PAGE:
The Strand was gray and, in corners and gaping store-fronts here and there, black. Rain had made scattered pools that gave the street a shabby, defeated look. The only light they reflected was the little in the sky. All the street-lamps had failed now, and the store-lights that had outlived the day were few and ineffectual.
It was as Penderby looked round Trafalgar Square, somber and a little frightening, that he felt his first bewilderment, apart from the shocks of surprise, of the day. He sat on a balustrade outside South Africa House, and tried to plan the suddenly monstrous-appearing future.
He could not stay in the vast charnelhouse London had become. A day or two more, as he already had warned himself, and plague would ride every breath of air. But his food was in London; he could not turn farmer at short notice, and the supplies in stores and hotels would last very long.
The Continent? But he hardly could manage a boat even on the short Dover-Calais voyage, could he? Then, he had not heard nor seen aircraft since the afternoon before. If air-liners had come from France and other countries, and landed at a dead airdrome, the pilots, undoubtedly, would have flown from Croydon on to London. Had everyone in France, Germany, Spain, Italy died? Was he the only one spared? Were there French, German, Spanish, Italian Edward Penderbys?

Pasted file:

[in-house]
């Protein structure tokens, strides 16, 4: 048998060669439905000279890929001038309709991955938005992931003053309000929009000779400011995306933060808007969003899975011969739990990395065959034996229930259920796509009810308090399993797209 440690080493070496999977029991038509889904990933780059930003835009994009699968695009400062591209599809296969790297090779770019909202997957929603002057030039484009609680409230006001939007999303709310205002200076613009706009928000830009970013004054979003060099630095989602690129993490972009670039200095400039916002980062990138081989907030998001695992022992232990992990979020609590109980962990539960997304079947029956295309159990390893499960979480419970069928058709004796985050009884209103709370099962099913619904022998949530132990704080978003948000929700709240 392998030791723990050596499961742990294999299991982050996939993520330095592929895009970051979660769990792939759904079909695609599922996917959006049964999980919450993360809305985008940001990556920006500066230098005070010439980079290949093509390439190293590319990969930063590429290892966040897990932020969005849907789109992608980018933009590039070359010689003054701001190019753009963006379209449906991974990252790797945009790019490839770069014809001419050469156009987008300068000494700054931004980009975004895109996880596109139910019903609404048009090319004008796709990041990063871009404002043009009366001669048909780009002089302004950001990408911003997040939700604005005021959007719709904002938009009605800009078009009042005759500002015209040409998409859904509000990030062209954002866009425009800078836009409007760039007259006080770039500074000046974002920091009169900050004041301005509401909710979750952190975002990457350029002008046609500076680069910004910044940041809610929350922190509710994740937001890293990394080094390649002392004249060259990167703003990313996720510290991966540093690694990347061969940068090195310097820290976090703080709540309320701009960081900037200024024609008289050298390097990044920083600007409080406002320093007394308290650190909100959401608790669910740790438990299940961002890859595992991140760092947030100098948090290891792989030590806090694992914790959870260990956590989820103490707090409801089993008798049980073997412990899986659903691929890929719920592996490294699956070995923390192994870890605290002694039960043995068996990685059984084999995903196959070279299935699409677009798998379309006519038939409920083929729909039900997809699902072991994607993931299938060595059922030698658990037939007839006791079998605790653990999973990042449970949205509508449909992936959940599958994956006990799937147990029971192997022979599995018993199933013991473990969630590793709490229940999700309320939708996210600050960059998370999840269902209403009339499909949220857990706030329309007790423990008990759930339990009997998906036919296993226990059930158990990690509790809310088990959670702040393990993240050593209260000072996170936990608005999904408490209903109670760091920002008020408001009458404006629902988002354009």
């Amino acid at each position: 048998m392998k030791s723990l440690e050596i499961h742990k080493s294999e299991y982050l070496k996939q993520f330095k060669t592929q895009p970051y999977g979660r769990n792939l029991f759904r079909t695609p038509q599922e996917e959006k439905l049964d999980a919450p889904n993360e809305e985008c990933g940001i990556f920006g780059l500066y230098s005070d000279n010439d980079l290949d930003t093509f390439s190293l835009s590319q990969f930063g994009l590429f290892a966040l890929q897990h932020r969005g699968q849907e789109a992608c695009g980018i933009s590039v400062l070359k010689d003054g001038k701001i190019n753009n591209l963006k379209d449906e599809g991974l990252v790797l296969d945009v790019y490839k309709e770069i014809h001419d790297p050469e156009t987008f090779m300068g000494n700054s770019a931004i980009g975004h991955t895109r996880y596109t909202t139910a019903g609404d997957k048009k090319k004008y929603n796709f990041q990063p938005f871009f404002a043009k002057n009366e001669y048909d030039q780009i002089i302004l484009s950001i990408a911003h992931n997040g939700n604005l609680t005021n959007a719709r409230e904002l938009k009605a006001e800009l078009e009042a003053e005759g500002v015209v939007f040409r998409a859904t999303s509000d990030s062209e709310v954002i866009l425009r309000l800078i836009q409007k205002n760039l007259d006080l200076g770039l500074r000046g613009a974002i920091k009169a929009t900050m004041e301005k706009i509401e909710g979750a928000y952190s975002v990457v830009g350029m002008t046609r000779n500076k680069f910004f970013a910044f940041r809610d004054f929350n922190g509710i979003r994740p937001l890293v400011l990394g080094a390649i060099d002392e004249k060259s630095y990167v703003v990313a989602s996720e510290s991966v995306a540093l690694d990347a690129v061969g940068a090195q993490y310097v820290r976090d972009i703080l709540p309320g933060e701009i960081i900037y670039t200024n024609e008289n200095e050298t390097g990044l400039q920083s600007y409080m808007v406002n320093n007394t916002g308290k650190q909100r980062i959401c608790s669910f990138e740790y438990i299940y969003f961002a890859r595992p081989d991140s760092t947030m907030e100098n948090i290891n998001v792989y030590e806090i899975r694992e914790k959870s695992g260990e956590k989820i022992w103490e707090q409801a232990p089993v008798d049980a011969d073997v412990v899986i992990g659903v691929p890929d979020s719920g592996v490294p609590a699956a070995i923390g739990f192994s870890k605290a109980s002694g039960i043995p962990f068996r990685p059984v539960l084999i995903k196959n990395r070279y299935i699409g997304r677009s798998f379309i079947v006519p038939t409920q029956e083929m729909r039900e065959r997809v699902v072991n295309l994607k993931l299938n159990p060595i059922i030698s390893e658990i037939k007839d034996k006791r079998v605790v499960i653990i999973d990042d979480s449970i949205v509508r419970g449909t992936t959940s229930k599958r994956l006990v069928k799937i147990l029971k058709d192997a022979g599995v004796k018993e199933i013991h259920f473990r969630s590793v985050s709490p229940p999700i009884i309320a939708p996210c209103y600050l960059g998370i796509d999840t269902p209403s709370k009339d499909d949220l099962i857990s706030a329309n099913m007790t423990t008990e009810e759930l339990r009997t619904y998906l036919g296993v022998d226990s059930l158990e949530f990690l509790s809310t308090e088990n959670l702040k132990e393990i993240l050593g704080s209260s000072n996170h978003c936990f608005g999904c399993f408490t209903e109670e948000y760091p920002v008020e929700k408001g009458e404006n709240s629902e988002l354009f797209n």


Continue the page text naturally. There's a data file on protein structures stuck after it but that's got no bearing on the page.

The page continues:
The Square was cold, lonesome. He left his perch stiffly, and turned onto the Strand once more. He tumbled over a body now and then. Clouds that had scudded from the west broke in a short, heavy shower, and it brought a damp smell from the heaps of wet clothes on every side.
The hotel was in darkness, and he leaned against a bronze-encased pillar outside and began to smoke a cigar he had found in the bedroom. The dead he did not fear, but he was uneasy in the midst of so vast a number of them; besides, the excitement of the day had left him a little nervous. And hours of wakefulness would be the price of his evening's sleep.